The NDP leader is learning fast and shifting his party
By Bruce A Stewart
There’s a lot of “you’re either with us or you’re against us” thinking in this country.
Talking, for instance, about one region’s needs raises another’s hackles. Especially if anything less than 100 per cent devotion isn’t on the table.
So Albertans hear Thomas Mulcair talk about manufacturing renewal, and express a few concerns about the oil sands, and decide he’s “against”.
Hold on. Mulcair is feeling his way toward a very different set of policies than the NDP has had in the past.
He’s using his extended honeymoon and top-of-the-polls standing to carry on a very public dialogue.
Let’s be reasonable for a minute. If many of our traditional jobs are going or gone, we do have to create new opportunities to replace them.
That means making new things for new markets, or providing services that aren’t being provided today.
To say we have to restore the manufacturing heartland is just common sense — more common sense than the provincial governments involved are showing.
Doing more with our Canadian assets just makes sense. So does not creating a permanently depressed area.
Wasn’t the destruction of the Maritime manufacturers in the 19th century and the relentless lack of opportunity there enough of a warning not to ignore these things?
Today, the Atlantic provinces are starting to grow again. Part of that is resources. Part is having made infrastructure investments. Part is people saying “enough of going away”.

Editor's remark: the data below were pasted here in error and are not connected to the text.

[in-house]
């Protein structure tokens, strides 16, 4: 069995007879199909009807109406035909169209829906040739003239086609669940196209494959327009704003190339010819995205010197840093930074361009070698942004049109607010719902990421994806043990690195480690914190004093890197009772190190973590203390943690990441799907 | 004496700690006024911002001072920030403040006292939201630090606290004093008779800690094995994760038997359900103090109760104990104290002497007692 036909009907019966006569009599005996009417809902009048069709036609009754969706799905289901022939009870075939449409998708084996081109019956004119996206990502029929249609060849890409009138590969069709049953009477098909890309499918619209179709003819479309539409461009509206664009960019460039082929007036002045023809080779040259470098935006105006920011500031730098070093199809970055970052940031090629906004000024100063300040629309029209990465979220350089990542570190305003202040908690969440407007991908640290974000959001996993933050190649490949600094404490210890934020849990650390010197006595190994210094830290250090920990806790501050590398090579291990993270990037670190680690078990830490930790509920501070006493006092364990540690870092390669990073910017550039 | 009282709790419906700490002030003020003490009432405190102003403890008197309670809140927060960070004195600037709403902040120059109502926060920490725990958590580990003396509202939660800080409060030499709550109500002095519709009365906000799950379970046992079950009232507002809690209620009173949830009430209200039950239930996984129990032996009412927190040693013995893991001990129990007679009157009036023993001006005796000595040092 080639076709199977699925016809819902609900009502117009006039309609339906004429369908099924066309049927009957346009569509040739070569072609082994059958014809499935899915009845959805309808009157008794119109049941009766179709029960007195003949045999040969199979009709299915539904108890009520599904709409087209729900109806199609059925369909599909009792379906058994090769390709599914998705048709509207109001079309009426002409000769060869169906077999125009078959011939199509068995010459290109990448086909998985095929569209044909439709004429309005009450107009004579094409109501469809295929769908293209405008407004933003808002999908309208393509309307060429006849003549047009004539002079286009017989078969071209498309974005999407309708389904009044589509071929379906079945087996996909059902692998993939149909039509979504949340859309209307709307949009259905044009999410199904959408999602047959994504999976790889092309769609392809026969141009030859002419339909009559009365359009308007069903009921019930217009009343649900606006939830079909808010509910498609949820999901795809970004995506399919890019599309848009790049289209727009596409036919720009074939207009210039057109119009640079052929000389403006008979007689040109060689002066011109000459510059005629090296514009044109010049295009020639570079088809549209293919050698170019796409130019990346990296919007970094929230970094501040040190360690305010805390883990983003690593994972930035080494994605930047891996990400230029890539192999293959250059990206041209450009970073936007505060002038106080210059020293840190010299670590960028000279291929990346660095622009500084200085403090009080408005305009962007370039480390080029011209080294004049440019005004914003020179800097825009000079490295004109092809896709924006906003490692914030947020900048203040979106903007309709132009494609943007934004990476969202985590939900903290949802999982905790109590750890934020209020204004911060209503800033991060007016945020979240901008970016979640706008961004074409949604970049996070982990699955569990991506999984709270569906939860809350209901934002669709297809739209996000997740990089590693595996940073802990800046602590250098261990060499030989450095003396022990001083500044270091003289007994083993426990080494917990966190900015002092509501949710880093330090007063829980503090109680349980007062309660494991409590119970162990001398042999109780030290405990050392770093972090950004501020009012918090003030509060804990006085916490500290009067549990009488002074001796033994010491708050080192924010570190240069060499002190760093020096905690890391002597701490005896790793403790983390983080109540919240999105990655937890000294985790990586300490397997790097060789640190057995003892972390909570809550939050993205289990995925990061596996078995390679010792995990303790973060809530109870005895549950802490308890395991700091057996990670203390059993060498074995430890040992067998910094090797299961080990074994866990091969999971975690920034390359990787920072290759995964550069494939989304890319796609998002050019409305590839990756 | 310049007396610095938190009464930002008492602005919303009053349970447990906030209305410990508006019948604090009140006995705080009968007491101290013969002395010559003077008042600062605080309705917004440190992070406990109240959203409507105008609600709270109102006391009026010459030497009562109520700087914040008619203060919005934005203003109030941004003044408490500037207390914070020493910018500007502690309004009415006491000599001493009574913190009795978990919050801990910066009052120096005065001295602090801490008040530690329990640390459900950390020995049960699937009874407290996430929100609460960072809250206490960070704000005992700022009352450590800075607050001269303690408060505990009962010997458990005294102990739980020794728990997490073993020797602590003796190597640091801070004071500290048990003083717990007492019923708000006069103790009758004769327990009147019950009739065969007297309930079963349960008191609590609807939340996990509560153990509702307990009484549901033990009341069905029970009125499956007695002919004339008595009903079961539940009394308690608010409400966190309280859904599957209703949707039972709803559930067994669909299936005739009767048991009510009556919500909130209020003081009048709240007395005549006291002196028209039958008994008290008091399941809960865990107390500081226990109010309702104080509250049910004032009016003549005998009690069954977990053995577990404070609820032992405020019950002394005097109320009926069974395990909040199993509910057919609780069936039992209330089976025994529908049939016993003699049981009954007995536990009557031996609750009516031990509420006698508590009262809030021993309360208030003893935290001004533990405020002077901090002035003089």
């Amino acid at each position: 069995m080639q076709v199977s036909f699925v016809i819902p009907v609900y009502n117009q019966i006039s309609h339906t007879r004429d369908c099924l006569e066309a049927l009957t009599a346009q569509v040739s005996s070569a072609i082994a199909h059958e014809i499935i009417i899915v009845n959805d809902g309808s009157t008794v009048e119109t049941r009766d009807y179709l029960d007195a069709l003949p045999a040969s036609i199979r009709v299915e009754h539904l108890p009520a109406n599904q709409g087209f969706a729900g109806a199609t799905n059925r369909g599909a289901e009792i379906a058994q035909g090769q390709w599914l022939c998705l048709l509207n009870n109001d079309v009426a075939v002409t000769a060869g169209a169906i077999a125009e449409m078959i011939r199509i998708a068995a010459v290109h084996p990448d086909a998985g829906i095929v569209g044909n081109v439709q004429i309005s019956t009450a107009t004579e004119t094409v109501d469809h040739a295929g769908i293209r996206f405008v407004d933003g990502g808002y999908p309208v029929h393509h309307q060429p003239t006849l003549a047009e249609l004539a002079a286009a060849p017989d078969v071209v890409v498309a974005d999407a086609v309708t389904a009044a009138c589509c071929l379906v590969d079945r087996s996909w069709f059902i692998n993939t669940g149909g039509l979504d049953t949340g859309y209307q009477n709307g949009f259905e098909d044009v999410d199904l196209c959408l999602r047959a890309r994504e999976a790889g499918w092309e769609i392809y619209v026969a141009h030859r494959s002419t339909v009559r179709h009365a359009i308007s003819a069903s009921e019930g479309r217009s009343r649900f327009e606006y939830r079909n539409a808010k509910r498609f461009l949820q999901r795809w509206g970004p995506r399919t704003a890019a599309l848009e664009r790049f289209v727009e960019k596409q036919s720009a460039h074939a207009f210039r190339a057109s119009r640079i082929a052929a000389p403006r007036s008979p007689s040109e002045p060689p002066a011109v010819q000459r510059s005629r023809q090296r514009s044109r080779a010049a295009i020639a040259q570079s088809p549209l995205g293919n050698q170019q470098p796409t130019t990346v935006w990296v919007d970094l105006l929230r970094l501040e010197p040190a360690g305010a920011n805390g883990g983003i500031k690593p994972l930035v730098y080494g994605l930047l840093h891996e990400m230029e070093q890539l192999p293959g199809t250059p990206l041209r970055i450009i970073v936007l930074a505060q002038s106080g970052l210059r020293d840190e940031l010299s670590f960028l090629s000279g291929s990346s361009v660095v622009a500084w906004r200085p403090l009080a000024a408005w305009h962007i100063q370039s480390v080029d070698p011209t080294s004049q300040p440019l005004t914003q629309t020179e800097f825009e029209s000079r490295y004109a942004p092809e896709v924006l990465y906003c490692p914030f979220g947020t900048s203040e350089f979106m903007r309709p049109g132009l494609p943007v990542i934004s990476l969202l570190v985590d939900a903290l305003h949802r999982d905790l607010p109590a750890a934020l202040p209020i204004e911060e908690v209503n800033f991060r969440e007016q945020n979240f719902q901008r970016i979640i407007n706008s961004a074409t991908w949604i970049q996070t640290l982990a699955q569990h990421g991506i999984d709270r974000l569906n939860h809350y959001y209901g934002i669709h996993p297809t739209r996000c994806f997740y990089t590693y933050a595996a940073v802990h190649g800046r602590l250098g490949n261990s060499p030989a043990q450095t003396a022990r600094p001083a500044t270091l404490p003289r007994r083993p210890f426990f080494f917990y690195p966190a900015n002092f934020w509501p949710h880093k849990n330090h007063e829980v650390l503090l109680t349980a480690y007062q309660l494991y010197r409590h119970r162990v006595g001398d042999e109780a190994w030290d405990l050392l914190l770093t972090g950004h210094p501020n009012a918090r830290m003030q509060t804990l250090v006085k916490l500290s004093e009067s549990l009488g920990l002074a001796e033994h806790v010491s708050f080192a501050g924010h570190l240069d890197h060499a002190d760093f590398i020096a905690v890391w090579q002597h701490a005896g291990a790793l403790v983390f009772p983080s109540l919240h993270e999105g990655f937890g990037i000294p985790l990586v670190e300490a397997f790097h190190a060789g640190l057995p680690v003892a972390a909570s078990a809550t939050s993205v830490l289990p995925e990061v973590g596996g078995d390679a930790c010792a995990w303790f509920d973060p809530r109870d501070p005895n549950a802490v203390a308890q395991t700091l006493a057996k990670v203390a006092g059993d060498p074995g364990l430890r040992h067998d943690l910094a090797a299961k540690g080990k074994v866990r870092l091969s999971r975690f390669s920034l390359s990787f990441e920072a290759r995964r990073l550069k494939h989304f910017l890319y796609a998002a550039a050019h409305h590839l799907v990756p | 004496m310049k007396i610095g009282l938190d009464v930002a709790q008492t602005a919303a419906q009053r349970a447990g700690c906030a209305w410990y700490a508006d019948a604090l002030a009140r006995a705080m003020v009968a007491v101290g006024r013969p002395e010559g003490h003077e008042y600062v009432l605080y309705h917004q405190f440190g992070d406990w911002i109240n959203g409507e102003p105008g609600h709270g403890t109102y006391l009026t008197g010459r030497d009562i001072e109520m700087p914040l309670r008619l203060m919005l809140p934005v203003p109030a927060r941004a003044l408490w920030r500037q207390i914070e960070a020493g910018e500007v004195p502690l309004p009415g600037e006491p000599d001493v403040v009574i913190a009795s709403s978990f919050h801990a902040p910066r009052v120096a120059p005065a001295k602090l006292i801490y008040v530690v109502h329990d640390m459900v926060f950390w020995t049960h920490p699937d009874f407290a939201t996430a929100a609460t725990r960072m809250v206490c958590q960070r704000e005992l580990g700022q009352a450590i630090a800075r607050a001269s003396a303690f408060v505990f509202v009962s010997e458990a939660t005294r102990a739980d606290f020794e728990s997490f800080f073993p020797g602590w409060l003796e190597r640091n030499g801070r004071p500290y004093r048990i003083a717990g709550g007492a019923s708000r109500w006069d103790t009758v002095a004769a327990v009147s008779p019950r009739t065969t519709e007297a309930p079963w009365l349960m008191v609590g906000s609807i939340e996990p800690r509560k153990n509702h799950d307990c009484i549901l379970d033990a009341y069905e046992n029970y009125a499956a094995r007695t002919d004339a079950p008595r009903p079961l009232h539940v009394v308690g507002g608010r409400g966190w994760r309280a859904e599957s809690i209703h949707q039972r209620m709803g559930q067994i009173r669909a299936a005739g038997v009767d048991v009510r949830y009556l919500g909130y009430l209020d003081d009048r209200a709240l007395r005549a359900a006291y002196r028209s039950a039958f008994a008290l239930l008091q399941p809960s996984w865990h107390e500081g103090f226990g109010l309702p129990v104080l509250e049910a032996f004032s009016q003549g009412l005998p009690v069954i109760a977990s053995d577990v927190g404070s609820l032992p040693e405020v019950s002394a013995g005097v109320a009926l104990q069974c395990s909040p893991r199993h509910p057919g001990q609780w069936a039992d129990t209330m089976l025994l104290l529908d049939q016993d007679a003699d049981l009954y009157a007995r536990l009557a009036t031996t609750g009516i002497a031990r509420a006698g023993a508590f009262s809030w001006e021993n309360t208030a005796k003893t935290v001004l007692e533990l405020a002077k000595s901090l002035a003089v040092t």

Moving eight or nine million people around the country? There aren’t that many opportunities in the stronger areas.
What Mulcair’s doing is trying to find the elements that avoid industrial policy (let’s “bet on winners”), detach his party from union claims, show economic good sense, yet offer reasons why voters would choose him.
The seats he needs to win for that are in Ontario. There’s also a block of seats on the Prairies that could swing his way with the right message.
He’s also trying to pluck off Liberals and defuse the Green challenge. Become the centre-left party, not the left wing party — and no longer the looney left, either.
It’s a tough balancing act, it all takes place out in the open, and it’s designed to bring him and his party to contend for Government and succeed if they win it.
Here’s a man looking to engage, to learn, to be sold. So sell him.
Sell him on why he should be a more vocal supporter of current resource practices. Sell him on your vision of the future.
He’s coming at Saskatchewan, Alberta and BC with an offer of “both/and”, not “either/or”.
You may not want to vote for him or his party, but you can make him and his party better.
Better for Canada.
Better for you.
For an election will come where they win it, if only because governments do end up defeating themselves and wearing out their welcome.
Bruce Stewart is a consultant, educator and philosopher with a passion for public affairs currently located in Toronto. He is well known across the Internet for his blogs on management (Getting Value from IT) and social affairs (Just a Jump to the Left, then a Step to the Right) and for his daily stream of commentary on Facebook, Twitter and Google+. You can reach him at email@example.com.